New Immigrants Can't Rest In Peace In America
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One way you can tell where a person believes his real home lies is where he wants to be buried. That was the subtext of the old Virginia state anthem, "Carry me Back to Ole Virginny," (play) now banned by the Thought Police, a dolorous ballad sung by an ageing ex-slave who misses the place where he grew up.

In the shiny New America being constructed by the Treason Lobby and its allies, there's no place for such sentiments. But, as it turns out, the New Americans themselves have a place for it—and it's not here.

A recent article in the New York Times reports that it's rare for new immigrants to the United States to want to be buried here. Most want their bodies taken back to their home countries and buried there, and for Mexicans, the largest single nationality group among recent immigrants, the sentiment seems to be virtually unanimous.

Father John Grange, a priest who serves a Bronx parish that is 80 percent Mexican, told the Times, "I don't know of one Mexican family who has purchased a burial plot here."  Spokesmen for R.G. Ortiz Funeral Homes, a New York chain that provides funeral services (including one-way transportation) for Hispanics, agrees. Perhaps half of the chain's Puerto Rican customers and three-fourths of the Dominican and Ecuadorian clients want their bodies sent back to their home countries. For Mexicans, it's closer to 95 percent. [New York Times, June 26, 2003, In Death, Homeward Bound; Most Mexican Immigrants Are Sent Back for Burial by Tripti Lahiri]

Nor are these transient cadavers necessarily those of ageing Mexicans who grew up in the old country, have their roots there, and want to rest forever in its soil. As the Times points out, the New York Mexican population tends to be young—the city's Planning Department estimates the median age of the 200,000 Mexicans in New York is about 23—and therefore those who die tend to be young as well.  "Even in cases in which the immediate family is here, older relatives, like grandparents or aunts and uncles, ask for the body to be sent back."

If these figures tell us anything, what they tell is that virtually all Mexicans and most other Latin American immigrants don't consider the United States to be their home.

They just work here—or hang out, on welfare, dealing drugs, or doing whatever they do. But their real loyalties lie elsewhere—namely in the countries they came from.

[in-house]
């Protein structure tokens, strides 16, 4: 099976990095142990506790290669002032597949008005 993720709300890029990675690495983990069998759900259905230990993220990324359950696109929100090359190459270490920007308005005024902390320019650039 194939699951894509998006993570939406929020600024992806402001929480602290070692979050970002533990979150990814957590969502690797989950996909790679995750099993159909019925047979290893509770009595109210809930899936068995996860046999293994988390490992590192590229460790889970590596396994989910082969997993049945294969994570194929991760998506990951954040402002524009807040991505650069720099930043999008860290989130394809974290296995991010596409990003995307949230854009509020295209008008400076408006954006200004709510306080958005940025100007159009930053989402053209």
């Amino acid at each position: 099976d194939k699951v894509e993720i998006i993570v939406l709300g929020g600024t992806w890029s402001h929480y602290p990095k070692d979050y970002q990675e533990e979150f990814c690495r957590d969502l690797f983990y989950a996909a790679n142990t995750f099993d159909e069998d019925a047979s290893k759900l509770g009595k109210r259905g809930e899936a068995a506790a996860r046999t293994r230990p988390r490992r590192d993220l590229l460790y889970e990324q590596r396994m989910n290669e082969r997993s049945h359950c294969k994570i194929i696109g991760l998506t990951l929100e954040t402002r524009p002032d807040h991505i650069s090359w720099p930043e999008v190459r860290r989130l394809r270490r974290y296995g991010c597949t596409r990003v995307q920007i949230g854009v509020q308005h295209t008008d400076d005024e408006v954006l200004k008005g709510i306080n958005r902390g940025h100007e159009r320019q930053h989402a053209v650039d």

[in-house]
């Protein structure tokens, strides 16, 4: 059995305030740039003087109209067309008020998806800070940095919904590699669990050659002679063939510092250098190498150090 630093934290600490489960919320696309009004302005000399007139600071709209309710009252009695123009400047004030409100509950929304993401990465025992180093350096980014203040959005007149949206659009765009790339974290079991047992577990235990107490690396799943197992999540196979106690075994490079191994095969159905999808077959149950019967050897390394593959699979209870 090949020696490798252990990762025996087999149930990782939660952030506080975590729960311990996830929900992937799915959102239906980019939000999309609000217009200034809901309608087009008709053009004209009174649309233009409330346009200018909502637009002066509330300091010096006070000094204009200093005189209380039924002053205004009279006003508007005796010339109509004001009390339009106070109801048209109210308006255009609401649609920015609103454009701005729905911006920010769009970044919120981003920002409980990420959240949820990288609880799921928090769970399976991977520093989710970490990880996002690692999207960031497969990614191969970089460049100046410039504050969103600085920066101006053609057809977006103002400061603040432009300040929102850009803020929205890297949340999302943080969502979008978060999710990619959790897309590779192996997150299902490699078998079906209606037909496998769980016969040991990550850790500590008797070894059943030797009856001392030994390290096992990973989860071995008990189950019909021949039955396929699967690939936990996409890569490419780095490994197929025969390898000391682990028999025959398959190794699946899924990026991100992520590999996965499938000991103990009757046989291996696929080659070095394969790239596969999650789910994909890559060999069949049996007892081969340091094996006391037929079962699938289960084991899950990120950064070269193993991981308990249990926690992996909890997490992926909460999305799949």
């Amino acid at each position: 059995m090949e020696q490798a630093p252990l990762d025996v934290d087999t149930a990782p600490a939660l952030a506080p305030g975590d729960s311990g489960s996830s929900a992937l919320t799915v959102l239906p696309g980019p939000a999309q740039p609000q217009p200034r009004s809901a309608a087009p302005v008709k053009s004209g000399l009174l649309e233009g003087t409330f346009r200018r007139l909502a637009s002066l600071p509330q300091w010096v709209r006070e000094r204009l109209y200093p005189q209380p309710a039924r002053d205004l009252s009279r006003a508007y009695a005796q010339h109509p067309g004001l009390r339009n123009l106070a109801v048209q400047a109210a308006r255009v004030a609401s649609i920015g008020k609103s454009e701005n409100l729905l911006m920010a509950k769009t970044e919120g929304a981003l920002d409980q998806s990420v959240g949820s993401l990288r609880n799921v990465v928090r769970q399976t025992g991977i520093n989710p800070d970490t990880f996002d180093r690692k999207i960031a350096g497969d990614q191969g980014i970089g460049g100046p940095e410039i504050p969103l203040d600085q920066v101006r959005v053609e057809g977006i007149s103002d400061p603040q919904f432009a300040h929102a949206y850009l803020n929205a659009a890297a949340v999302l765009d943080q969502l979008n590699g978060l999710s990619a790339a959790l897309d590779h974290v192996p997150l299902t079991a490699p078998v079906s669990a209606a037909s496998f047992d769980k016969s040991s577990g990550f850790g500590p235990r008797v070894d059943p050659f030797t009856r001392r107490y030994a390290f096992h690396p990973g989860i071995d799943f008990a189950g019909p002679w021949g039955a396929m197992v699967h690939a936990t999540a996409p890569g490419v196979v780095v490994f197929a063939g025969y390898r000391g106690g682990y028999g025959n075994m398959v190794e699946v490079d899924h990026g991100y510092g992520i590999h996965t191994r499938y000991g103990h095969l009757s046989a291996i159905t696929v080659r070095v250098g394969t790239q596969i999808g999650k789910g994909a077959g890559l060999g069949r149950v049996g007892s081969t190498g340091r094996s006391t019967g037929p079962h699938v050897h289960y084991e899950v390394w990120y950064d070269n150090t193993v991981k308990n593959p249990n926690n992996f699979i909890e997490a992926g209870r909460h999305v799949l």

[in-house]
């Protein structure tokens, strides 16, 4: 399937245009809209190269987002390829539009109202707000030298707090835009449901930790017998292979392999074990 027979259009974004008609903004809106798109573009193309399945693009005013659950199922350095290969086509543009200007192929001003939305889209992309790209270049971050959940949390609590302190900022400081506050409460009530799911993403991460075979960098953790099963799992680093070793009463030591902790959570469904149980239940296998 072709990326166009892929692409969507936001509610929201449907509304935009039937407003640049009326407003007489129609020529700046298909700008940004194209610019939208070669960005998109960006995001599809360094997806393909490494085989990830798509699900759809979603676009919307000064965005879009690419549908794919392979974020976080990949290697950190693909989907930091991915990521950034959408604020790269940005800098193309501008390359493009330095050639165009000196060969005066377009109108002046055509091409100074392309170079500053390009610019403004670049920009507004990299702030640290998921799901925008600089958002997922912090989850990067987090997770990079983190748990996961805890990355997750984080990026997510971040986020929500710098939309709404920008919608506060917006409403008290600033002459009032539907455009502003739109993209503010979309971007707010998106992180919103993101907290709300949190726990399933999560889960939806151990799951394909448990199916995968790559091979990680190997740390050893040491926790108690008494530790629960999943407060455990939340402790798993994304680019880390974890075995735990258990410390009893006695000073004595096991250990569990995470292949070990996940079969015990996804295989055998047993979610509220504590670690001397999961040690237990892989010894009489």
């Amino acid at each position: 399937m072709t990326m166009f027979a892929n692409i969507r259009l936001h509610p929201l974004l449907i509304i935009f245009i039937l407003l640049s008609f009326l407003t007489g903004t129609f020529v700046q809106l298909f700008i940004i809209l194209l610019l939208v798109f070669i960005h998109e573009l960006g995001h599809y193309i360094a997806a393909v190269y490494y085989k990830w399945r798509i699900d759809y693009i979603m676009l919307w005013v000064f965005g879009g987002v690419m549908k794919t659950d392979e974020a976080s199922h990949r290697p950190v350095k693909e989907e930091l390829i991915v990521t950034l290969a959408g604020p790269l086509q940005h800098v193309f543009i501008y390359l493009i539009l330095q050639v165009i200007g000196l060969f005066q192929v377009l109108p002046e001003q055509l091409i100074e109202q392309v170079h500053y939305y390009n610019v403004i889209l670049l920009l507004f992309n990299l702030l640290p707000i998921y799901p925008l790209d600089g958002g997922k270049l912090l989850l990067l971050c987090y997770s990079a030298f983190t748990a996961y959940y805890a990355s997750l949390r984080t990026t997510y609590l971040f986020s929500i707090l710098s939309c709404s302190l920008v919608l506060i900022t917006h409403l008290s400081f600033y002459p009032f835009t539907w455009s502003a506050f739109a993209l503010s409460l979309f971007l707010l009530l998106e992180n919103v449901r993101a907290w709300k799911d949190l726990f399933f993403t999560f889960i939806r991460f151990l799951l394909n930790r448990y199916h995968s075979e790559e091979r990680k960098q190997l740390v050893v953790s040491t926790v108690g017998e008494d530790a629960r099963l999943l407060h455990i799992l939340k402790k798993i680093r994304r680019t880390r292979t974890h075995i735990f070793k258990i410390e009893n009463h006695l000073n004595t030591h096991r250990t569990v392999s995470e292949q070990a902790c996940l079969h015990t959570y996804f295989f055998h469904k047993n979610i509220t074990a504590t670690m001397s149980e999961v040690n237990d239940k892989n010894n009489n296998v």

And that tells us something else—that the claim of the Open Borders crowd that immigrants assimilate easily was yet another whopper.

Immigrants carry their culture with them and reproduce it where they settle, and for Mexicans and many other Latinos, regardless of where they grew up, their culture includes a national loyalty to their own fatherland and a wish to be buried there.

And it's not just the desire to be buried in the old sod. It's also the way Mexicans and other Latinos mourn their dead. A nun working in Father Grange's parish says "that many people felt a proper funeral was only possible in Mexico," and "over here, Mexicans cannot celebrate their dead in the same way. There's no room in an apartment where two or three families live. There's no time off work. It's too expensive."

And, because Mexicans and other immigrants tend to move around a lot, there's no one in this country they can count on to tend the grave properly.

What sociologists call "folkways of death" among Hispanic immigrants are radically different from those of earlier immigrants. 

"When the Irish came to stay," Father Grange told the Times, "the first thing they did was buy a grave. For the Mexicans, home is not here yet. In 10 years maybe New York will be home, and they'll start to bury their dead here." 

My guess is that in 10 years New York will be a pretty good facsimile of Mexico City. Maybe then they will consider it their home.

When a few immigrants arrive, they probably can and will assimilate, and when their own culture is not radically different from that of their new country, as was the case with the Irish, the Germans, and most other European immigrants of the nineteenth century, there's no problem that a little time won't solve. That's why the Irish immediately bought graves—they came to stay and regarded the new country as the only one they had.

That's assimilation.

But when millions arrive in what is more accurately called an invasion than immigration, there is and will be a problem, regardless of what kind of culture they carry.

And when the culture is substantially different from that of the host, the problems will continue as long as the immigrants keep coming—a truth the Economic Men of the Open Borders Lobby have never been able to grasp.


[Sam Francis [email him] is a nationally syndicated columnist. A selection of his columns, America Extinguished: Mass Immigration And The Disintegration Of American Culture, is now available from Americans For Immigration Control. Click here for Sam Francis' website.]

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